It was just what you had been waiting for — a newly vacated position at a level above your current job. From your perspective, you were the logical fit. You may have needed some time for ramping up — perhaps some training and/or support — but you could easily see yourself successfully stepping up to this new level of responsibility. After all, you’ve put in some time with this company. You’ve been working hard — giving your job your best effort. You’ve earned this promotion!
It may have been the newly vacated position at the level above you that signaled a promotion for you. It may have simply been your longevity and success in your current position that had you expecting a promotion at salary review time. And, it didn’t happen.
So where do you go from here? For many, not getting a hoped-for or expected promotion can send job satisfaction into a tailspin. Feelings of disappointment, resentment, or embarrassment are some of the emotions that propel individuals into looking for a job change at this point. You may wonder what your organization is trying to tell you. Before you decide to leave, consider the message behind this lack of promotion. After all, actions speak louder than words. What is your organization telling you?
Some possible answers are:
1) They felt that another person was more qualified or a better fit for the position.
2) You were not on their radar for this position.
3) Not now.
4) They have something else in mind for you.
5) They don’t care about or respect you and are hoping you will leave upon hearing this news.
If you haven’t done so yet, consider scheduling a meeting with your manager to discuss whether or not you were considered for this position. It’s important to ask this question clearly, objectively, and with a positive and open attitude. Honest feedback may provide you with key information for helping you move your career forward.
Let’s look at these possible answers.
Answer #5 (Let’s get this one out of the way first!) Before deciding that this is the message, check to see if you have any clear and concrete evidence for this. Could there possibly be another answer? Be careful not to let the frustration and disappointment of not getting the promotion paint a worst-case scenario with only your perceptions (rather than any real knowledge) to support it.
Answer #1 – Hearing that someone else was more qualified or a better fit, may not feel good. However this may be a perfect opportunity for you to demonstrate leadership as you stay connected to your confidence and solicit honest feedback from your manager about how you can be better positioned going forward. Again, this feedback may give you key information for moving your career in the direction you would like it to go.
Answer #2 – If you have been told that you were not on their radar for this position, it’s time to open a dialog with your management about your career plan. Don’t wait for salary review time. Many companies budget salary changes and promotions months in advance. The sooner you know what the necessary steps for promotion are (such as additional training, taking on new responsibilities), the sooner you can take those steps and demonstrate your ability to handle expanded responsibilities.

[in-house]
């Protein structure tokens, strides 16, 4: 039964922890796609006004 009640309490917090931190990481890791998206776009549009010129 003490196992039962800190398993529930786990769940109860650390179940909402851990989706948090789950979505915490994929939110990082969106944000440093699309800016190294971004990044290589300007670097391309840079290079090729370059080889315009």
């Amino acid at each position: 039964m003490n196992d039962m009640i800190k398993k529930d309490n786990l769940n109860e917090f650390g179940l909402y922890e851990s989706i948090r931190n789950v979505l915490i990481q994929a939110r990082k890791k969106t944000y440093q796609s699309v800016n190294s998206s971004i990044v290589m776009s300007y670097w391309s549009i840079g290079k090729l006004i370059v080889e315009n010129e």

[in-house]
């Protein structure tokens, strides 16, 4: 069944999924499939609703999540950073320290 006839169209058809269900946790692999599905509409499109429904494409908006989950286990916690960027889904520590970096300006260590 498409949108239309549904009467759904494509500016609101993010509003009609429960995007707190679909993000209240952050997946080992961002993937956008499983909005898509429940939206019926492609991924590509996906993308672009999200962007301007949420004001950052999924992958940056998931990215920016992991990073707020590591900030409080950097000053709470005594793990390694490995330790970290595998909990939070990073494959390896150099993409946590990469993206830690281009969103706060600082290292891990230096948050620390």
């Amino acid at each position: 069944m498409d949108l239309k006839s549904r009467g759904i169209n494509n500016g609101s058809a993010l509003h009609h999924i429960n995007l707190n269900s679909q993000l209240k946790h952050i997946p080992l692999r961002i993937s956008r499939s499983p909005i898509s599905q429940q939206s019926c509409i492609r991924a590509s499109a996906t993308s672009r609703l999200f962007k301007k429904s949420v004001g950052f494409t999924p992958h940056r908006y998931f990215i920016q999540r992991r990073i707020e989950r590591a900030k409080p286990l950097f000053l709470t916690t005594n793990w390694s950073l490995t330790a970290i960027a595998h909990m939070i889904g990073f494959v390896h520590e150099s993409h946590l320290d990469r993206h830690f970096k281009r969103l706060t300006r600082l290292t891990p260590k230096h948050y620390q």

Answer #3 – If your manager is simply saying that this is not the right time to promote you to the next level, ask for clarity and specifics. What are the specific areas in which you need to improve, upgrade your skills, or get more experience? What timeline can you expect if you meet those goals? As with answer #2, you will not only get a clearer understanding of what steps you need to take, your manager will gain an understanding of the work that interests and motivates you, as well as clarity that you are serious about advancing your career.
Show confidence, a willingness to do what it takes and a positive and proactive attitude. If your boss’s timeline seems unreasonable, consider researching job requirements for other positions you may be interested in. Consider speaking with HR about opportunities. If you are not comfortable talking to your HR department, consider ways of connecting with people who do the type of work you are interested in. Networking with friends, and using on-line networking services such as Linked-In, FaceBook, etc. can get you plugged in and moving forward.
Answer #4 – You may be surprised to learn that your manager could have something else in mind for you. This other plan may be a pleasant surprise — perhaps one that you haven’t considered. It may also be a plan that you have little interest in. Either way, this conversation gives you the opportunity to declare your intentions and ask for clarity and support in moving forward.
Remember, you are the manager of your own career. Be proactive in considering your next career step and in communicating your career interests and plans with your management. If you are unsure about your direction, take steps to learn about the possibilities you may want to explore.